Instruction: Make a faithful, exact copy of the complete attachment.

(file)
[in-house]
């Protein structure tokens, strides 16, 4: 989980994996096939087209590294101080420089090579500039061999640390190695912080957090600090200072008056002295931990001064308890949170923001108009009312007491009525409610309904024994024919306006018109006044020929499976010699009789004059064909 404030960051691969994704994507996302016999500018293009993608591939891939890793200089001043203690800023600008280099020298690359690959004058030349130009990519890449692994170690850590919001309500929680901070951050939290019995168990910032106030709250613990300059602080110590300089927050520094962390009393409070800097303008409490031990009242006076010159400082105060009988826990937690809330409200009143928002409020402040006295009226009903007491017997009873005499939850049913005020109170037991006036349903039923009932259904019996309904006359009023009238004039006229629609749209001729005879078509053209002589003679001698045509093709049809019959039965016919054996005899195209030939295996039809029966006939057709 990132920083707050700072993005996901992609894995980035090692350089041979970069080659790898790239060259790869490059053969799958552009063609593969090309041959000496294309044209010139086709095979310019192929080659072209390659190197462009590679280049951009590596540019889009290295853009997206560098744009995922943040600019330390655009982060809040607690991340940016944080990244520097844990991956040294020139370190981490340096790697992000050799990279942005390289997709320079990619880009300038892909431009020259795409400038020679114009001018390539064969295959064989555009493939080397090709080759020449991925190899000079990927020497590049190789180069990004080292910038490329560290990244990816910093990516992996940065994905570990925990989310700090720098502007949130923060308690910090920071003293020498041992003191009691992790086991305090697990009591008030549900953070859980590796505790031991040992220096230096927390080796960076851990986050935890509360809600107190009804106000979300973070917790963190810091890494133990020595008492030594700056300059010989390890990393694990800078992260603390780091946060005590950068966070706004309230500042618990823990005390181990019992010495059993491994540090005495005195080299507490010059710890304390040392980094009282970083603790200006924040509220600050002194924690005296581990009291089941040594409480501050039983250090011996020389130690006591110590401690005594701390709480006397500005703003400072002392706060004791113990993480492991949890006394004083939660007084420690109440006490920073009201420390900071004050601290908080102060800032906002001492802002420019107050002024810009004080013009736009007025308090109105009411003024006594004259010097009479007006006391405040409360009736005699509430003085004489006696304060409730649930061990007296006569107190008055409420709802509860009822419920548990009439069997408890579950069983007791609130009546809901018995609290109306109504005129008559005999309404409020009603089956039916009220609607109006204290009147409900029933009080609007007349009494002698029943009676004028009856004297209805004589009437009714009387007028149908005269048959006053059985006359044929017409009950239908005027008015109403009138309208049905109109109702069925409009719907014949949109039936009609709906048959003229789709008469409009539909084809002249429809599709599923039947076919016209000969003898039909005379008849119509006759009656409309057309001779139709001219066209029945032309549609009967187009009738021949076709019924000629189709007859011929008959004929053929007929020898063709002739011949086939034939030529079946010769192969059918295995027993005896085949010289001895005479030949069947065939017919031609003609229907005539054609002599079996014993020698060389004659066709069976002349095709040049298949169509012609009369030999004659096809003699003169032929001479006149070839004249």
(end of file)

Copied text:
[in-house]
């Protein structure tokens, strides 16, 4: 989980994996096939087209590294101080420089090579500039061999640390190695912080957090600090200072008056002295931990001064308890949170923001108009009312007491009525409610309904024994024919306006018109006044020929499976010699009789004059064909 404030960051691969994704994507996302016999500018293009993608591939891939890793200089001043203690800023600008280099020298690359690959004058030349130009990519890449692994170690850590919001309500929680901070951050939290019995168990910032106030709250613990300059602080110590300089927050520094962390009393409070800097303008409490031990009242006076010159400082105060009988826990937690809330409200009143928002409020402040006295009226009903007491017997009873005499939850049913005020109170037991006036349903039923009932259904019996309904006359009023009238004039006229629609749209001729005879078509053209002589003679001698045509093709049809019959039965016919054996005899195209030939295996039809029966006939057709 990132920083707050700072993005996901992609894995980035090692350089041979970069080659790898790239060259790869490059053969799958552009063609593969090309041959000496294309044209010139086709095979310019192929080659072209390659190197462009590679280049951009590596540019889009290295853009997206560098744009995922943040600019330390655009982060809040607690991340940016944080990244520097844990991956040294020139370190981490340096790697992000050799990279942005390289997709320079990619880009300038892909431009020259795409400038020679114009001018390539064969295959064989555009493939080397090709080759020449991925190899000079990927020497590049190789180069990004080292910038490329560290990244990816910093990516992996940065994905570990925990989310700090720098502007949130923060308690910090920071003293020498041992003191009691992790086991305090697990009591008030549900953070859980590796505790031991040992220096230096927390080796960076851990986050935890509360809600107190009804106000979300973070917790963190810091890494133990020595008492030594700056300059010989390890990393694990800078992260603390780091946060005590950068966070706004309230500042618990823990005390181990019992010495059993491994540090005495005195080299507490010059710890304390040392980094009282970083603790200006924040509220600050002194924690005296581990009291089941040594409480501050039983250090011996020389130690006591110590401690005594701390709480006397500005703003400072002392706060004791113990993480492991949890006394004083939660007084420690109440006490920073009201420390900071004050601290908080102060800032906002001492802002420019107050002024810009004080013009736009007025308090109105009411003024006594004259010097009479007006006391405040409360009736005699509430003085004489006696304060409730649930061990007296006569107190008055409420709802509860009822419920548990009439069997408890579950069983007791609130009546809901018995609290109306109504005129008559005999309404409020009603089956039916009220609607109006204290009147409900029933009080609007007349009494002698029943009676004028009856004297209805004589009437009714009387007028149908005269048959006053059985006359044929017409009950239908005027008015109403009138309208049905109109109702069925409009719907014949949109039936009609709906048959003229789709008469409009539909084809002249429809599709599923039947076919016209000969003898039909005379008849119509006759009656409309057309001779139709001219066209029945032309549609009967187009009738021949076709019924000629189709007859011929008959004929053929007929020898063709002739011949086939034939030529079946010769192969059918295995027993005896085949010289001895005479030949069947065939017919031609003609229907005539054609002599079996014993020698060389004659066709069976002349095709040049298949169509012609009369030999004659096809003699003169032929001479006149070839004249």